The Authorized Biography of Sitting Bull By His Great Grandson (VIDEO)

Ernie LaPointe, Sitting Bull’s lineal great grandson, tells his great grandfather’s oral history. In this film clip he tells who the family holds most responsible for the death of Sitting Bull.

Full two part DVD series available at www.reelcontact.com. This clip is from part two of ‘The Authorized Biography of Sitting Bull By His Great Grandson”.

Throughout history, the name “Sitting Bull” stands out. But Ernie LaPointe lets his audience know that this is a created name and that his great grandfather’s true name, Tatanka Iyotake, is actually Buffalo Bull Who Sits Down. In his presentations, Mr. LaPointe introduces himself and traces his connection to the famous, but incorrectly remembered, Lakota (“Allied to All Living Things”) leader and medicine man.

Then Mr. LaPointe, answers audience questions about ceremonies whose meaning and protocol he continues to perform and perpetuate. And he shares stories and cultural values passed down to him from his mother, a medicine woman. For example, in the Lakota language, there is no word for freedom because it is already here. And there is no word for goodbye.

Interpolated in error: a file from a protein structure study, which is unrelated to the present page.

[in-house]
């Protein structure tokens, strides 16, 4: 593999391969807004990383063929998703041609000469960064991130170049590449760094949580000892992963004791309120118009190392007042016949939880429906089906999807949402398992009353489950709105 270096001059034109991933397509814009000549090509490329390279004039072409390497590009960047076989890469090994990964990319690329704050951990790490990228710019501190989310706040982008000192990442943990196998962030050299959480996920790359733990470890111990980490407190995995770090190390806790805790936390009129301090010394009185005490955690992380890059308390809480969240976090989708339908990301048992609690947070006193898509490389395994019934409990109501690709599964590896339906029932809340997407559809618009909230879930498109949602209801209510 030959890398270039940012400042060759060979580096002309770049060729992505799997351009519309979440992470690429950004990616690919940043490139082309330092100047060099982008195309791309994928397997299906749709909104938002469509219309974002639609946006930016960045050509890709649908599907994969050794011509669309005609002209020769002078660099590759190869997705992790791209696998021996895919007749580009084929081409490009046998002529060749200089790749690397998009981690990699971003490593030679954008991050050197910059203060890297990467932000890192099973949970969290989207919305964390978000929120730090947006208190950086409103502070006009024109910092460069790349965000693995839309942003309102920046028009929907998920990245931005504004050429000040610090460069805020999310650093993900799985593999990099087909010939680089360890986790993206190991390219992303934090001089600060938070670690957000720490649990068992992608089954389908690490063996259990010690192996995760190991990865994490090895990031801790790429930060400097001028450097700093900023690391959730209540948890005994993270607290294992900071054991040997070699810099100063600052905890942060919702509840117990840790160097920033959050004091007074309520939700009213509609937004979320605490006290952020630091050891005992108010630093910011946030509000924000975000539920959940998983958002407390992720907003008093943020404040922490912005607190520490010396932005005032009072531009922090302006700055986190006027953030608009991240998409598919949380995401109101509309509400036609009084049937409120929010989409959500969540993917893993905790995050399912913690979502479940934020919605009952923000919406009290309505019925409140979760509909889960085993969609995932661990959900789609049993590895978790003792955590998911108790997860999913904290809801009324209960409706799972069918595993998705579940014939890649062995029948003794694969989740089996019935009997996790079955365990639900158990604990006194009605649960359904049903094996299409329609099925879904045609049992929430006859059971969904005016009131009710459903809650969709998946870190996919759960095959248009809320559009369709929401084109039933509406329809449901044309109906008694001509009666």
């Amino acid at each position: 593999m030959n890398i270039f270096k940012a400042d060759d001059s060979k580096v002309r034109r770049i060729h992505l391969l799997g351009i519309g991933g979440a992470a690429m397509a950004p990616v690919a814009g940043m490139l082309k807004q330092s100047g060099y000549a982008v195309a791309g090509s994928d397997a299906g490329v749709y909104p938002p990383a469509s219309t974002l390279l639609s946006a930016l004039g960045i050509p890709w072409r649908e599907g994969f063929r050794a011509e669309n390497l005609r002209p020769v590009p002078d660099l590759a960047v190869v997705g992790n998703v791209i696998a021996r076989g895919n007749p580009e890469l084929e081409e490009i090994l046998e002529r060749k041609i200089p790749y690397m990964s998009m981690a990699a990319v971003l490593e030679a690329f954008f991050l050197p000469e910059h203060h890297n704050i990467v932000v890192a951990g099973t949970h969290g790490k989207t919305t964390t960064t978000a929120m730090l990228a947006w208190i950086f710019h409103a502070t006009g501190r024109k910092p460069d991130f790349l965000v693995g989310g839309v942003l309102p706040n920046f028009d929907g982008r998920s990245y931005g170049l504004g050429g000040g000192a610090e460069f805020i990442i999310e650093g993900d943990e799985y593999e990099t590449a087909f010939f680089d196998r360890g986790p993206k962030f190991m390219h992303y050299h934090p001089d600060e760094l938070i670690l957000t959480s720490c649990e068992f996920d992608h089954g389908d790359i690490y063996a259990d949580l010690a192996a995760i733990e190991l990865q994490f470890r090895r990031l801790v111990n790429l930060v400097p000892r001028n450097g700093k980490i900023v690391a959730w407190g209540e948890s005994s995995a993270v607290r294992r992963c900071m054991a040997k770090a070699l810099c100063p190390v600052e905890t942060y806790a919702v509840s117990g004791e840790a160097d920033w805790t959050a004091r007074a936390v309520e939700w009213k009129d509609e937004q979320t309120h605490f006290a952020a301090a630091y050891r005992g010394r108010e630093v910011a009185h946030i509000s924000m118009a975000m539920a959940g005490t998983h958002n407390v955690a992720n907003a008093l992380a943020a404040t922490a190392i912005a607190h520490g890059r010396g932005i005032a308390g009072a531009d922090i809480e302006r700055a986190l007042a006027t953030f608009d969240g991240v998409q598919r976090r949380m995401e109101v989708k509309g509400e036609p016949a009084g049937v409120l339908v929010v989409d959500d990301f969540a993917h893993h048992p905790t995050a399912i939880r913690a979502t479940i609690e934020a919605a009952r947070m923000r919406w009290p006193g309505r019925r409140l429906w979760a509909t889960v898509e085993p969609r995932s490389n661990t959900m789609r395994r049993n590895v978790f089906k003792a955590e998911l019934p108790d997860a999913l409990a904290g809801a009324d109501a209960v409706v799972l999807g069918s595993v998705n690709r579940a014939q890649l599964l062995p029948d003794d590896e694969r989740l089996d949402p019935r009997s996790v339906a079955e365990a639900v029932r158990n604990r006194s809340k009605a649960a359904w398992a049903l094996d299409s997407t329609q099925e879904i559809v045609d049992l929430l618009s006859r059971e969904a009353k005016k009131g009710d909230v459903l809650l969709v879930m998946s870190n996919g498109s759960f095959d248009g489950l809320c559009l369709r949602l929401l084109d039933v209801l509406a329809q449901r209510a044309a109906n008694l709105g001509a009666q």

The Lakota culture is learned through storytelling, being shown by example, and by looking and listening to the elders. Raised in the 1950’s, when it was against the law to burn sage or sweet grass or even sing sacred songs, the culture went underground.

In 1992, when Ernie LaPointe was told it was time to speak, he “came out of the shadows” to talk about his ancestors and his culture.

Since then Mr. LaPointe’s presentations have been standing-room-only, including his lecture series in Germany and Finland, speaking to anthropologists and professors at Toledo University, addressing Native American groups at the University of Michigan and the University of Notre Dame, and appearing for the Smithsonian Associates in Liberty, New York: “Yours is the only presentation to receive a standing ovation from college professors and high school history teachers. You really educated the educators about Lakota culture.” Wally Mertes.